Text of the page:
Australia: Critical decision about work heallth & safety coercive information gathering powers

WHS Regulators have very broad coercive information gathering powers

In Perilya Limited v Nash [2015] NSWSC 706, the Supreme Court of NSW confirmed the extensive scope of the WHS Regulators' coercive information gathering powers in terms of their scope of content, geography and timeframes, as well as their capacity to reach into the Boardroom (parent companies take note!).

In short, Regulators can obtain, on A mandatory basis, information that:

  • is held in another Australian jurisdiction;
  • does not relate to safety;
  • pre-dates a relevant incident; and
  • is created for Board use (including that of a parent company, rather than the subsidiary operating the business in which the relevant incident occurred).


Perilya Broken Hill Ltd (PBHL) operated a mine at Broken Hill NSW where an employee suffered serious injuries when he fell 14 metres down a shaft in June 2012. The NSW Department of Trade and Investment investigated and in May 2013 an inspector directed PBHL's holding company – Western Australia-based Perilya Ltd (Perilya) – to provide him with:

  • the minutes from all Board meetings convened between May 2008 and December 2012 - the request was not confined to minutes that dealt with safety; and
  • copies of all documents produced between May 2008 and December 2012 for the purpose of advising its directors on safety matters at the Broken Hill Mine.

Perilya provided edited versions of the relevant documents, and then refused two statutory requests to provide un-redacted copies, claiming the omitted material was commercially sensitive and confidential information.

Perilya's Argument and the Supreme Court's Finding

Perilya argued:

  • The jurisdictional issue - the notices demanding the information were invalid because the inspector's power to compel the production was limited to documents or matters that arise in or are related to NSW. As Perilya's head office was in Perth, it could not be the valid subject of a notice.
    • The Supreme Court found - The regulator's power to obtain information under the model WHS Act isn't blocked by state borders.
  • The subject matter issue – the information sought must be limited to 'safety' issues.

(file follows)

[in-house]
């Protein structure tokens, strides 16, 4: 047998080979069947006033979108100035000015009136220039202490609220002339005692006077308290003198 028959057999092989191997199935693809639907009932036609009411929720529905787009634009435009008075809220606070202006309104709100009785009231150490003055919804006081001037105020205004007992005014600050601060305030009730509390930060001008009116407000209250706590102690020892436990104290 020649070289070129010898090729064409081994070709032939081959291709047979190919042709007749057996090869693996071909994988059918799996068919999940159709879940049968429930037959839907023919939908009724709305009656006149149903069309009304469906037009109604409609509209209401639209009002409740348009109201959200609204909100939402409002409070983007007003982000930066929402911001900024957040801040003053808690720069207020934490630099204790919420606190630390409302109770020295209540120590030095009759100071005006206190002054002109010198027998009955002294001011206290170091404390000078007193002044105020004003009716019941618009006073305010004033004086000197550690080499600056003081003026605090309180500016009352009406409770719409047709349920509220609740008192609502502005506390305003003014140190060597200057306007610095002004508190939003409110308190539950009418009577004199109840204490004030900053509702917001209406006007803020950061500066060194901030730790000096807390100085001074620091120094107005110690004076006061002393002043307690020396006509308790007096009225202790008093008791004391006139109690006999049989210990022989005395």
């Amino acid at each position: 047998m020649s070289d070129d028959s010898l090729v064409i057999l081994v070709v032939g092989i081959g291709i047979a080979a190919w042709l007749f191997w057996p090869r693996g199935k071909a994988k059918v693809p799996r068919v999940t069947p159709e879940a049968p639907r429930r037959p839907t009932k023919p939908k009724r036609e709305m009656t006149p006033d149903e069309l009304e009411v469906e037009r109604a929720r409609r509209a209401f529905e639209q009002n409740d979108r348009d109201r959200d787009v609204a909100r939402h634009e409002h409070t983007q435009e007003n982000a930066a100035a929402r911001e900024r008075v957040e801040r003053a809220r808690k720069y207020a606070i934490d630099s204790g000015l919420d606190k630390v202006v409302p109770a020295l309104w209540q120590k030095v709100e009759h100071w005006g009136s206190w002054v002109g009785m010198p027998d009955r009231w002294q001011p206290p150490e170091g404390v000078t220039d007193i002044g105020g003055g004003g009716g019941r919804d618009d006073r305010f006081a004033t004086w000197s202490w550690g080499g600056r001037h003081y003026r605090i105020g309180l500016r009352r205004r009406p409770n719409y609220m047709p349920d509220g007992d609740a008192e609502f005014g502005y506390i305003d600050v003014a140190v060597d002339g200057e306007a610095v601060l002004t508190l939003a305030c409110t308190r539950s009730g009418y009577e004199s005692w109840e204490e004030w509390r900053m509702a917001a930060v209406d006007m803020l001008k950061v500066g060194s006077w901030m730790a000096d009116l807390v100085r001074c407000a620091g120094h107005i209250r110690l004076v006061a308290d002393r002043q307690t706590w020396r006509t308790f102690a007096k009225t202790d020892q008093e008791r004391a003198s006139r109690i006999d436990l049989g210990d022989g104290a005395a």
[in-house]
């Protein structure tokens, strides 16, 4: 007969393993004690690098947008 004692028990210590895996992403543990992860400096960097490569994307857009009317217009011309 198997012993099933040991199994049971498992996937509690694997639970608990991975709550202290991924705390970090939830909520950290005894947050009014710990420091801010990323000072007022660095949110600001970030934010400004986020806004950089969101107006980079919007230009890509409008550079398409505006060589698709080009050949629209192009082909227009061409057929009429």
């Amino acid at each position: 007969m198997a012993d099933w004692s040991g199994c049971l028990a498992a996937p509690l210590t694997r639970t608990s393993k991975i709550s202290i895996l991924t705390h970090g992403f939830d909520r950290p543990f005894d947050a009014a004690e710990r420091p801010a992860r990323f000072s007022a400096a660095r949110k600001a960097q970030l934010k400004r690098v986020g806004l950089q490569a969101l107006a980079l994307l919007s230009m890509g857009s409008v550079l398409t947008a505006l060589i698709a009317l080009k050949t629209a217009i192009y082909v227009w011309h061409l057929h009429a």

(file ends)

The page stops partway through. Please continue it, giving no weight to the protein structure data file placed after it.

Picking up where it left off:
• The Supreme Court found - The regulator's power is not limited to documents that specifically refer to safety matters - the absence of safety information in documents may prove that a WHS duty has been breached.
  • The time frame issue – documents created between 2008 and late 2011 could not be relevant to determining compliance at the time of the incident in June 2012.
    • ` - Information relevant to safety at the Broken Hill mine held by the holding company of PBHL was within the coercive powers conferred upon the regulator under s155 to acquire 'information' and inspectors had broad powers and could request any documents or other evidence that helped them monitor or enforce compliance with the WHS Act.
  • The Board room issue - information held by the holding company relating to the relevant period was not relevant to the June 2012 incident.
    • The Supreme Court found: Holding companies can hold information relevant to breaches at operations conducted by their operating companies and accordingly the notice was valid in that regard.


  • These powers are "controversial and extraordinary", and exceed police powers in some jurisdictions. This means in-house counsel should be consulted before inspectors are allowed to exercise these powers at your workplace.
  • WHS duty holders should understand how these powers work –duty holders regularly:
    • misunderstand their rights and hand over information that is not required
    • participate in 'voluntary' interviews thereby not engaging their abrogated immunity against self-incrimination
    • do not fully appreciate that whenever they give information to an inspector, it can be used against them for the reasons discussed below - so care should be taken.
  • WHS Inspectors in the harmonised jurisdictions are now working under a system "in which they must serve two masters", they are:
    • no-blame inquiries, which generally happen immediately after a safety incident; and
    • inquiries to apportion blame, which usually occur later in an investigation.
  • It can be unclear which stage of the investigation continuum the inspector is up to ("Are they after facts, or putting together a prosecution brief?"). This makes it difficult to know when to "lawyer up".
  • Think twice before:
    • agreeing to be filmed or audio recorded during a WHS interview – notwithstanding pressure to do so; or
    • signing any 'statement' or other similar document; there is no legal obligation to sign a statement – at the very least, ensure the document has been comprehensively reviewed and ideally, legal advice taken about it. Statements signed in haste often contain inaccurate information that can be relied upon to support an "unmeritorious" decision to prosecute duty holders.

The content of this article is intended to provide a general guide to the subject matter. Specialist advice should be sought about your specific circumstances.

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